Mario Kart 8 Deluxe is better than ever on Nintendo Switch. While returning vets may be able to find success from just jumping in and racing, there are a few notable changes from the Wii U version that might trip you up, whether you’re a newcomer or expert.
- Starting Boost
- Drifting do’s and don’ts
- Look behind you, too
- Turn off smart steering, auto-accelerate, and tilt controls
- Pump the brakes almost never
- Collect coins (up to 10)
- Get aggressive in anti-gravity
- Picking up and using items
- Check out some driving techniques from the info section of the main menu
- Take a look at your driver’s stats before making a selection
- The Super Horn can deflect Spiny blue shells
- Hold items behind you to deflect incoming attacks
Seeing as how Mario Kart 8 Deluxe is the bestselling Nintendo Switch game, it certainly has a massive audience — some of whom might be struggling to get a grasp of playing the game. In this guide, we’ll teach you about many of Mario Kart 8′s mechanics, offering tips to shave time off your laps — hopefully getting you closer to first place. Here’s our list of Mario Kart 8 Deluxe tips and tricks.
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A long-standing Mario Kart mechanic, a well-timed starting boost — triggered by revving the gas right before the start of the race — can propel you to the front of the pack right out of the gate. To get the perfect boost, press and hold the gas (the A button) directly after the numeric countdown hits two or when the middle light turns red in Lakitu’s sign. In our experience, it’s easier to focus on the lights when executing this move.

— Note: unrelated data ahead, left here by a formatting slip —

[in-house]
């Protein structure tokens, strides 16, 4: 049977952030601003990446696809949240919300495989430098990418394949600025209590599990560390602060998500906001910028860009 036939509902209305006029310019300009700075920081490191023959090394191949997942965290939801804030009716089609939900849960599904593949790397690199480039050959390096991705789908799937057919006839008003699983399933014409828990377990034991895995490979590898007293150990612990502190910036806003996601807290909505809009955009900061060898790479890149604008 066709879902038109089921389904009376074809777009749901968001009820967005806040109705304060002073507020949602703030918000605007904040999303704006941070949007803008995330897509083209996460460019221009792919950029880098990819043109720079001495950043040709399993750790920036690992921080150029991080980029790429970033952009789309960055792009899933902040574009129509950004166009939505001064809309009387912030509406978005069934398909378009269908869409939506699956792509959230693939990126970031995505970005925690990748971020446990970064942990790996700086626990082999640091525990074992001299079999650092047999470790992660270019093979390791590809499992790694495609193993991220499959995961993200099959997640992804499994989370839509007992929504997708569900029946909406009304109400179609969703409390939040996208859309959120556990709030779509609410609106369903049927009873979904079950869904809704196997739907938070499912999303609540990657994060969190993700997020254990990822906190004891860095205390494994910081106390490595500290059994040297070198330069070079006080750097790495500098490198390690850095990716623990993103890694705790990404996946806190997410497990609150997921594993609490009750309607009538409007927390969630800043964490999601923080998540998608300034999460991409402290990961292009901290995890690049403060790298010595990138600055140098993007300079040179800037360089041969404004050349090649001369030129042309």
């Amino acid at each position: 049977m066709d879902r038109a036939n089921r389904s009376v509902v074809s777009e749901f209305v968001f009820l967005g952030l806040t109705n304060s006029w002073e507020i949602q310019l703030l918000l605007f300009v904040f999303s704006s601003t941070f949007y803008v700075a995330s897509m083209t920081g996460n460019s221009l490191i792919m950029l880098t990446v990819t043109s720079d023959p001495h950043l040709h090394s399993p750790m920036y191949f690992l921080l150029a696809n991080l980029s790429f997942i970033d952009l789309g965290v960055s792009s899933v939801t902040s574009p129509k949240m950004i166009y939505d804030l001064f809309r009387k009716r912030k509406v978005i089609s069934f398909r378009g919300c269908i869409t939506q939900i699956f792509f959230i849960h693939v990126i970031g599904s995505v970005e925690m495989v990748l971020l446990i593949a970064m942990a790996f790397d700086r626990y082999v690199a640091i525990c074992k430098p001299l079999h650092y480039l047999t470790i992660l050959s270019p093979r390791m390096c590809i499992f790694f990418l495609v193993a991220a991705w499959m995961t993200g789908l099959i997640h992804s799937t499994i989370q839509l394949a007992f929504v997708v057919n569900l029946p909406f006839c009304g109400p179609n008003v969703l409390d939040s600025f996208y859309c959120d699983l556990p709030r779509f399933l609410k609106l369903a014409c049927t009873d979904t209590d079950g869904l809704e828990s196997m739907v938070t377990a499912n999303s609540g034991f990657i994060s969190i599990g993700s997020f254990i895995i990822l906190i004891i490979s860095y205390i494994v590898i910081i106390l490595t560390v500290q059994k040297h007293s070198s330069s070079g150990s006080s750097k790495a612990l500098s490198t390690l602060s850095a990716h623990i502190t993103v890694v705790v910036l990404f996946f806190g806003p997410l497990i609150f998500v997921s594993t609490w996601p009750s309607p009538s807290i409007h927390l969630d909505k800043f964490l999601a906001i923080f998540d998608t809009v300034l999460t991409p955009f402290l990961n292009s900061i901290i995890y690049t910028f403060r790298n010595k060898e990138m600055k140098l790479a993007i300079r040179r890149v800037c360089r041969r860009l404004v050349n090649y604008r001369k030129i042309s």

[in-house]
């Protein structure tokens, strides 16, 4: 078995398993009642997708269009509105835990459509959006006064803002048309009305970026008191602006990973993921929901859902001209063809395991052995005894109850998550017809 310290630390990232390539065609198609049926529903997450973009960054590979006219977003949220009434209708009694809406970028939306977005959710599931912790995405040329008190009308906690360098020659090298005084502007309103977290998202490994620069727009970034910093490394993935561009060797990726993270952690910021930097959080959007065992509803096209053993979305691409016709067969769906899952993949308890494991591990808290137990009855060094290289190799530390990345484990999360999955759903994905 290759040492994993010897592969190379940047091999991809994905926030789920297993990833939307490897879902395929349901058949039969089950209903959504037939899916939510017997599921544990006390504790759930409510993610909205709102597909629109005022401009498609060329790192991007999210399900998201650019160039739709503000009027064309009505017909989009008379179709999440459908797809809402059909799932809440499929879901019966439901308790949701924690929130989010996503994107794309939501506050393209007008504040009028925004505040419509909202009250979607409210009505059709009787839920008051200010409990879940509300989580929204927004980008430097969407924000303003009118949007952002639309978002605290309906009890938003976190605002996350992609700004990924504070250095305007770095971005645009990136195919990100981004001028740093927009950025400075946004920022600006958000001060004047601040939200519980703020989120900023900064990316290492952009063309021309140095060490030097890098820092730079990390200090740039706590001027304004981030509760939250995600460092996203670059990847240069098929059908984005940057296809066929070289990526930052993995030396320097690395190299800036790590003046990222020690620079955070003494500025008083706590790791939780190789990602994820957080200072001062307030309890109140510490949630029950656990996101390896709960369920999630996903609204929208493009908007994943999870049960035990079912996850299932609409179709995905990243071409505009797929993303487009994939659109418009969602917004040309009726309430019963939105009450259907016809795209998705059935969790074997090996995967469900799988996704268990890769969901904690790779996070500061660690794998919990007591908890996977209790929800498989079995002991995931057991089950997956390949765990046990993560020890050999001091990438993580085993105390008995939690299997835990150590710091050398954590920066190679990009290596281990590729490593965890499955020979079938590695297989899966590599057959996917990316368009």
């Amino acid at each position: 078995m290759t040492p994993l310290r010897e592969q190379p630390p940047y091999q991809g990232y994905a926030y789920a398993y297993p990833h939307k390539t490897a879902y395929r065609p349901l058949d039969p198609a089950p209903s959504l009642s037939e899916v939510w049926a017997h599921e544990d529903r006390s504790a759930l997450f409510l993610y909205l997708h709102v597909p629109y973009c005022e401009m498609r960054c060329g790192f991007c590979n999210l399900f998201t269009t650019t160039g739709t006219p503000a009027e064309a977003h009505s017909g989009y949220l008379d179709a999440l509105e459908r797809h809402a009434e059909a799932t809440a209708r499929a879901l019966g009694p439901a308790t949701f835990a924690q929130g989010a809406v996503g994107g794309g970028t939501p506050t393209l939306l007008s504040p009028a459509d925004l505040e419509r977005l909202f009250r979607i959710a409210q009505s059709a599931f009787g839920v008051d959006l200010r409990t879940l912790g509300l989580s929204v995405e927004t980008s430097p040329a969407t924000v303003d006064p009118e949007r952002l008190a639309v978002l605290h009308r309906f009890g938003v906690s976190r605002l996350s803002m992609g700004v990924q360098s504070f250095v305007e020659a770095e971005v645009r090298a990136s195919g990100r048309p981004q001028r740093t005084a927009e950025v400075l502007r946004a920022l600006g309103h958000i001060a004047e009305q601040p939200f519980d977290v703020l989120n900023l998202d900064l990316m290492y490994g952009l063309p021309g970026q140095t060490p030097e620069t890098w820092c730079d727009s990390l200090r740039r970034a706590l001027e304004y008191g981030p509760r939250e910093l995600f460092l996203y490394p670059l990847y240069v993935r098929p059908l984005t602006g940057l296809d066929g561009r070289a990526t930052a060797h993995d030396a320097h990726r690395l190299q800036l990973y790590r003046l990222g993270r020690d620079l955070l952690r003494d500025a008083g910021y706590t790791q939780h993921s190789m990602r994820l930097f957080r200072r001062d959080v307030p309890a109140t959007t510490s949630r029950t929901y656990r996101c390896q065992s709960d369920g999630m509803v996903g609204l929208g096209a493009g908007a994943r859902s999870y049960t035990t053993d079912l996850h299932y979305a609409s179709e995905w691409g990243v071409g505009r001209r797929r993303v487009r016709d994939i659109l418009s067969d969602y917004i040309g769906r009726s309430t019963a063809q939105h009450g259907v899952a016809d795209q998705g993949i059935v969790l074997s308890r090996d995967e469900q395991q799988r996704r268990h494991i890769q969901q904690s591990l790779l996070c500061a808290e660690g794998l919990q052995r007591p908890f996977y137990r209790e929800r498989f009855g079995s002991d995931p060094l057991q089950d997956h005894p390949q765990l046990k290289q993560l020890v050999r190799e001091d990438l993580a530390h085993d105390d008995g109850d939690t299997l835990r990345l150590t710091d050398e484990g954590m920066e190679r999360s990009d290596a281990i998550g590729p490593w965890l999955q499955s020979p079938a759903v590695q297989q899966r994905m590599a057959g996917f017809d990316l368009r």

Be careful when timing your boosts, though: Pressing the accelerator too early will cause your engine to overheat, which will leave you spinning your wheels at the start of the race. In this case, it’s better to be late than early — you’re still likely to get a smaller boost as long as the countdown hasn’t advanced to one.
When you are stuck in the middle of the pack, there’s a proper technique for passing your opponents. When gaining on a kart, moving directly behind it for a second will create a “slipstream,” a mild boost signified by a gust of wind, that will help you slingshot past them. It’s a particularly good tool to use when you are in a neck-and-neck race to the finish as well. On the other hand, if someone is lining up behind you trying to pass, swerve a little to shake your opponent and prevent them from blowing past.
Drifting or “powersliding” around turns has been an essential art in Mario Kart for a long time. These hard turns trigger boosts, called mini-turbos, which can help you use every turn in the track as an opportunity to gain ground. Best of all, they aren’t particularly challenging to pull off, especially when rolling around a big bend. Simply press and hold R as you are turning to initiate a drift and move the analog stick back and forth horizontally as needed to stay on course.
When you let go — ideally after you are headed back into a straightaway — you’ll receive one of three tiers of boosts that correspond with the sparks beneath your tires. There are blue, orange, and pink sparks — the last of which, dubbed the ultra mini-turbo, is new to Mario Kart 8 Deluxe.